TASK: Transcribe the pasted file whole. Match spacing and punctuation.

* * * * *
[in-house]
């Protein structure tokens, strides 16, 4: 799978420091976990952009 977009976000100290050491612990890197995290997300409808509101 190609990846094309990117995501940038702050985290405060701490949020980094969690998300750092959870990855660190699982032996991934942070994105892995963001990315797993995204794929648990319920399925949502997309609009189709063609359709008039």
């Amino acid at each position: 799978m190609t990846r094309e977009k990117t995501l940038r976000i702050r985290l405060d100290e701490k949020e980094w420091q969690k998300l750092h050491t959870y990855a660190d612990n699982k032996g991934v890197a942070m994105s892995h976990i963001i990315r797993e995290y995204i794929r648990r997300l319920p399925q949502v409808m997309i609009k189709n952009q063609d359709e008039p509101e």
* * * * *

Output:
[in-house]
């Protein structure tokens, strides 16, 4: 799978420091976990952009 977009976000100290050491612990890197995290997300409808509101 190609990846094309990117995501940038702050985290405060701490949020980094969690998300750092959870990855660190699982032996991934942070994105892995963001990315797993995204794929648990319920399925949502997309609009189709063609359709008039």
């Amino acid at each position: 799978m190609t990846r094309e977009k990117t995501l940038r976000i702050r985290l405060d100290e701490k949020e980094w420091q969690k998300l750092h050491t959870y990855a660190d612990n699982k032996g991934v890197a942070m994105s892995h976990i963001i990315r797993e995290y995204i794929r648990r997300l319920p399925q949502v409808m997309i609009k189709n952009q063609d359709e008039p509101e």